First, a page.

Seeking and finding
Lying and what you dislike
Heaven and earth
Casting divisions on earth
The thief at night
The mote and the beam
Proclaim from the housetops
The lamp under the bushel
The blind leading the blind
Binding the strong man
No care for clothing
The Pharisees and the keys
Be wise as serpents
He who has and he who has not
Grapes and thistles
Good words and bad words
John greatest of the prophets
Two masters
Happy are the poor
Leaving your family behind
One will die, one will live
Filled with light or darkness
Parable of the great feast
Happy are you when pursued
Happy are the pursued
Happy are the hungry
The harvest is plentiful
Treasure which endureth
What did ye seek in the desert
The outside of the cup
Seek and ye shall find
Seeking and knocking
Give to those who can't repay
Parable of the leaven
Abandoning your parents
Preparing against a thief
Parable of the lost sheep
Fasting, prayer, and alms
Parable of the wise fisherman
Fasting, prayer, and alms
Three gods with two or one
A city upon a hill
Plants not planted by God
The wheat and the tares
Right and left hand
Parable of the pearl of great price
Come unto me all ye who labor
Don't give to dogs and swine
Parable of the treasure
The kingdom is within you
Casting fire on the earth
Days will come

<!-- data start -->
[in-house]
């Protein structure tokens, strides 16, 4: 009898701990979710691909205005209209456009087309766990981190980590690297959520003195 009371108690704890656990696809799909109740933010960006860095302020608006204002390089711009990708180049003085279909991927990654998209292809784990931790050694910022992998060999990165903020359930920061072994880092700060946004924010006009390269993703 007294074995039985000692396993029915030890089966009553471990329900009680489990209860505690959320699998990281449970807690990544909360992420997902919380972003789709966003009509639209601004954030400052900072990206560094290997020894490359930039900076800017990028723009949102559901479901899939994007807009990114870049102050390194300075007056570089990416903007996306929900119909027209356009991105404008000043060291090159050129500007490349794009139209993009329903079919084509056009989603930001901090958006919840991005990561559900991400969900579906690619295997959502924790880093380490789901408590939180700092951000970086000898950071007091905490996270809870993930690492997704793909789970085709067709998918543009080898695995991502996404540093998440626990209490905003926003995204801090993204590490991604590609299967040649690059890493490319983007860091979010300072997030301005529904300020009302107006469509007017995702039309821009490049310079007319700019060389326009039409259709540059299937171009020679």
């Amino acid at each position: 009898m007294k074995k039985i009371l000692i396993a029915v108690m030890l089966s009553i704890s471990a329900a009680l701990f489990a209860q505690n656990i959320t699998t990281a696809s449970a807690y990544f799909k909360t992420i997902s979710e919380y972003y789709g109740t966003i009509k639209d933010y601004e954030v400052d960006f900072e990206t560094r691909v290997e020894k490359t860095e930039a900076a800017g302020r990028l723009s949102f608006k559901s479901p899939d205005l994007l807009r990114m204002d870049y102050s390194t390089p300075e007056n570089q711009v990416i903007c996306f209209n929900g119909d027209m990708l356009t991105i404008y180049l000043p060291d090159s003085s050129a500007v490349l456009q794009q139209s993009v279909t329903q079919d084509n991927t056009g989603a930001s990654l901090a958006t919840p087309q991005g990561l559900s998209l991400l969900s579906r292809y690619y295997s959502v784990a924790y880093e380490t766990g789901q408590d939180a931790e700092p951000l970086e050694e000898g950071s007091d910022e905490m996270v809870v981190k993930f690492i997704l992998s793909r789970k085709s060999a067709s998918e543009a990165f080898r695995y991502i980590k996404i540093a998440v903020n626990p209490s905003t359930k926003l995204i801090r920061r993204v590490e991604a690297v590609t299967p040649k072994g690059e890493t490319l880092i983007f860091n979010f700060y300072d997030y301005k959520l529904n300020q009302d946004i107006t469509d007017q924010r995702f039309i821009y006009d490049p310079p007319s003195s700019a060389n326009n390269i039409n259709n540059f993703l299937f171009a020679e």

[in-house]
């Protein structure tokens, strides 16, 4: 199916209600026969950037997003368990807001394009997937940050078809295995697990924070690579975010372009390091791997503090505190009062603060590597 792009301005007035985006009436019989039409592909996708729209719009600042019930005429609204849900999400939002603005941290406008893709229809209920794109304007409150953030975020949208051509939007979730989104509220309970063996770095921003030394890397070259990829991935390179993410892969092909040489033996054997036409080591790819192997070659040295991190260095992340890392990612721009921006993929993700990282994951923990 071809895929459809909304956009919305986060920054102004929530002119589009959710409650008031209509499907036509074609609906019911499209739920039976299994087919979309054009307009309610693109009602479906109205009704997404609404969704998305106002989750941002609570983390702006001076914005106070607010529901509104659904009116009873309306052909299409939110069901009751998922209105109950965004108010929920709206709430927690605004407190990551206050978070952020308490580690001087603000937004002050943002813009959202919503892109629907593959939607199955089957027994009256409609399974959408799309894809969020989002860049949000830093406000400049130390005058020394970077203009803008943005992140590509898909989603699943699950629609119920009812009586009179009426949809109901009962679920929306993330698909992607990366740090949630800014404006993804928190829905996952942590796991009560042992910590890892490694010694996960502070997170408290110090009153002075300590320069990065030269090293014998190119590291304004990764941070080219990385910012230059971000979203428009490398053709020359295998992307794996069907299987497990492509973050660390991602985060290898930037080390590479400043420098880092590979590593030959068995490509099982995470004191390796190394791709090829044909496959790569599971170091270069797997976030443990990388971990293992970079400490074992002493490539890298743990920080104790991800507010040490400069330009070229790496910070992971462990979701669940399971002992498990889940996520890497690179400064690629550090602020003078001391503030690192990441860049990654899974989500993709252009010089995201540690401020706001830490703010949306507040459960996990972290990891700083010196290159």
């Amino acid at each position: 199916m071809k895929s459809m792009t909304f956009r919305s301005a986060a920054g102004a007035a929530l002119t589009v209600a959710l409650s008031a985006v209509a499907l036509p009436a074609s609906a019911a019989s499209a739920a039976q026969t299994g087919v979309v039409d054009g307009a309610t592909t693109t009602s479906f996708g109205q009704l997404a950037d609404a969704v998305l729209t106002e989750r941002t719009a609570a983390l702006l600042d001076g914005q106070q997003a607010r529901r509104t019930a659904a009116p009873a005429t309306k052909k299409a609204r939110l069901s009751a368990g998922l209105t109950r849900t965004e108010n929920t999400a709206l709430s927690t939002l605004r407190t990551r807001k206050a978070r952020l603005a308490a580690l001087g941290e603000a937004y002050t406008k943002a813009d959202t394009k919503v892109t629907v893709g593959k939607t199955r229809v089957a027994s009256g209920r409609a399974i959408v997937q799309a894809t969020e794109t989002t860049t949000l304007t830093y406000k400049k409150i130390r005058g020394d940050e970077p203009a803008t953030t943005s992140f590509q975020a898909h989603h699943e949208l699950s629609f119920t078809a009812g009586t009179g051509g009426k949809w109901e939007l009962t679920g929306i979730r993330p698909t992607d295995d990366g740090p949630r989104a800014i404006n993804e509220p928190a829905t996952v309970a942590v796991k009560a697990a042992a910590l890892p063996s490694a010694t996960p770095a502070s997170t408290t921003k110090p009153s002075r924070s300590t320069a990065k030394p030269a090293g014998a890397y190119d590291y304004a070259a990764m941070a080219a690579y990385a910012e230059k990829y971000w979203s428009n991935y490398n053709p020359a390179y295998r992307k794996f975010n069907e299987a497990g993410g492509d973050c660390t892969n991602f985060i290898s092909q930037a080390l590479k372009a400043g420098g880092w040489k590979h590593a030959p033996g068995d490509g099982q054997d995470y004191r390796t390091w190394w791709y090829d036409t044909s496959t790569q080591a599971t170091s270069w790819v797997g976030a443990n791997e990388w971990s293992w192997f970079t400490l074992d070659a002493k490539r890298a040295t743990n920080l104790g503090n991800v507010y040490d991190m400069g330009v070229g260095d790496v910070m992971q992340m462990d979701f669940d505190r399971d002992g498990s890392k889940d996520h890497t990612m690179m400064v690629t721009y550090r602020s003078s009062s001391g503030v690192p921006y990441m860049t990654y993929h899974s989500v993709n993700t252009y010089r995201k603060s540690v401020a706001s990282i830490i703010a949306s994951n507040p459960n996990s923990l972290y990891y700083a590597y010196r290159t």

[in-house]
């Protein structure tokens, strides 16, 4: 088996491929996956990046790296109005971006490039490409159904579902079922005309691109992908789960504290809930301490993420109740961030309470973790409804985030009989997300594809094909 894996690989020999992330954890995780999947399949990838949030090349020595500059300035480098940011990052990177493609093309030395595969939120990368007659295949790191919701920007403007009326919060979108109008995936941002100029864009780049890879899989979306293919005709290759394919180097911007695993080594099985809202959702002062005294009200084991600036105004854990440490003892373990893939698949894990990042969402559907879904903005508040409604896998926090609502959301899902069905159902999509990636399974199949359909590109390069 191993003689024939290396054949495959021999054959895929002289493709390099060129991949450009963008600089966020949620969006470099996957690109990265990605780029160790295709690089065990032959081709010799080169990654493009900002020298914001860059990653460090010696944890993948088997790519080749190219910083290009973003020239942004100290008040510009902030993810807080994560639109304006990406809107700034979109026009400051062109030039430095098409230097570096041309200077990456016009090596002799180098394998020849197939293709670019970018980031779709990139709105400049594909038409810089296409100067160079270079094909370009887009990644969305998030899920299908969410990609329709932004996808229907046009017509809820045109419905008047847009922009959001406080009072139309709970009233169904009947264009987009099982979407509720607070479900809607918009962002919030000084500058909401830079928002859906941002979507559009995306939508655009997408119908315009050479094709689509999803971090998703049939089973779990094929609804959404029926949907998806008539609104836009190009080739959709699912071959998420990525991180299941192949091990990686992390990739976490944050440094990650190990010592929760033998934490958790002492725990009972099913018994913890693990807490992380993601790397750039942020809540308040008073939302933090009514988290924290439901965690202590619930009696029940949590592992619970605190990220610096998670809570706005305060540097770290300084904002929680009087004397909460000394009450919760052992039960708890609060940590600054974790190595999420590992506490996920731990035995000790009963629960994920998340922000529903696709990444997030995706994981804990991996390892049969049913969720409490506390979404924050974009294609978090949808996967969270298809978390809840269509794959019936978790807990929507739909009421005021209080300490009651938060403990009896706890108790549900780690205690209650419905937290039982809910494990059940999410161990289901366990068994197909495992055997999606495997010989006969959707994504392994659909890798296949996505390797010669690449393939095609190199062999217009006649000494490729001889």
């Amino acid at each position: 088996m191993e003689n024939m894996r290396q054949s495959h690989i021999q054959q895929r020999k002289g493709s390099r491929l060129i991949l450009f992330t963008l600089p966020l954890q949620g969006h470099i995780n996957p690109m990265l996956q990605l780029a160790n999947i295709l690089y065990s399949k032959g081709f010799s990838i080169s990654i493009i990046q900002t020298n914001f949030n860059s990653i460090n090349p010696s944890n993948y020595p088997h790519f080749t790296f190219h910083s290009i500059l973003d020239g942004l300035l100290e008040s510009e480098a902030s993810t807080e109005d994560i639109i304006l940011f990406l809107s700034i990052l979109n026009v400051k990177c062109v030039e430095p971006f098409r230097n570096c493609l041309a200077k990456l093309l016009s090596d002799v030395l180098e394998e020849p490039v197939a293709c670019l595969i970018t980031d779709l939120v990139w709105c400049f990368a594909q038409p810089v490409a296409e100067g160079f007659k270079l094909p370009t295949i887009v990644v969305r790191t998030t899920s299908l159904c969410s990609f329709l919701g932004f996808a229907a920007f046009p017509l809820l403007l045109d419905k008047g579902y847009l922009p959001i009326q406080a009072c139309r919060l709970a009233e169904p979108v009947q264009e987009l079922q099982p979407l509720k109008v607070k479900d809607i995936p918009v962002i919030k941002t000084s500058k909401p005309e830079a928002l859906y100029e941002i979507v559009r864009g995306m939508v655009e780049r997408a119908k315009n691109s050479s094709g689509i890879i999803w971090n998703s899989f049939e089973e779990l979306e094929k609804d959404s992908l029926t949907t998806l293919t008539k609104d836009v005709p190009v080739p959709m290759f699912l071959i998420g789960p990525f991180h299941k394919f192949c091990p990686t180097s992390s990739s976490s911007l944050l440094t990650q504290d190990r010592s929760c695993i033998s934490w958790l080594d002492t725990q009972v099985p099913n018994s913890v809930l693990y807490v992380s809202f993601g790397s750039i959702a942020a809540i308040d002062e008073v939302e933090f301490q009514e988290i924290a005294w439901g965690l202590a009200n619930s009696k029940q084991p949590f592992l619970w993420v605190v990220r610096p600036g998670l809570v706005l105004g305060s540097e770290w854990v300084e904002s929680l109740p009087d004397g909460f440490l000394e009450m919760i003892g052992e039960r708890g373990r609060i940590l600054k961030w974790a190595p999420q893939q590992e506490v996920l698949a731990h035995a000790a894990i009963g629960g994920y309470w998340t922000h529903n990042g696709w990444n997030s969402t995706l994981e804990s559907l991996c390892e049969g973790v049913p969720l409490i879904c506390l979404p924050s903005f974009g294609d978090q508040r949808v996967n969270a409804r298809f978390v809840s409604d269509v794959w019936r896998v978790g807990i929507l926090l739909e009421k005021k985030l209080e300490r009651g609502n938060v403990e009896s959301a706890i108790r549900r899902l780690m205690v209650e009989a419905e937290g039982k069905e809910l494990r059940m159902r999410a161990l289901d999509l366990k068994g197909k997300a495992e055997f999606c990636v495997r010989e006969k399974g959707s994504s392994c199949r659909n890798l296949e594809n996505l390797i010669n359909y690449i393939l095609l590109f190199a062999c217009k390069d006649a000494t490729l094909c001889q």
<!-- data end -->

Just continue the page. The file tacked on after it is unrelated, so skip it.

Old and new wine
Parable of the rich man
Who made me a divider over you
The breasts that suckled you
Blessed are the barren
The foxes have holes
When will the kingdom come
Becoming as a little child
That which is hidden
That which is hidden
Parable of the sower
Jesus questions the disciples
Disciples travelling in the ministry
What you eat
He who was not begotten of
Parable of the mustard seed
Parable of harvesting the grain
Suffer the little children to come
Love your brother
A prophet in his home town
He who has and he who has not
Who blasphemes the Spirit
Old and new wineskins
Patches on old and new clothes
Moving mountains
The mysteries of the kingdom
Who hath ears to hear

Parable of the husbandmen
The rejected stone

Destroy the temple
His family come to get him
Give unto Caesar & God & me
On fasting
Never taste death
The man of light
I am the all
(Luke 11:9-13; Matt. 7:7-11)
(Matt.5:33-37; Luke 6:31; Matt.7:12)
(Luke 16:17; Matt.5:18)
(Luke 12:51-53; Matt.10:34-36)
(Luke 12:39; Matt.24:43)
(Luke 6:41-42; Matt. 7:3-5)
(Luke 12:3; Matt.10:27)
(Luke 11:33; Matt.5:15)
(Luke 6:39; Matt.15:14)
(Matt.12:29; Luke 11:21-22)
(Matt.6:31; Luke 12:29)
(Luke 11:52; Matt.23:13)
(Luke 10:3; Matt.11:16)
(Luke 19:26; Matt.25:29;
(Luke 6:43-44; Matt.7:17-18)
(Luke 6:45; Matt.12:34-35)
(Luke 7:28; Matt.11:11)
(Luke 16:13; Matt.6:24)
(Luke 6:20b; Matt.5:3)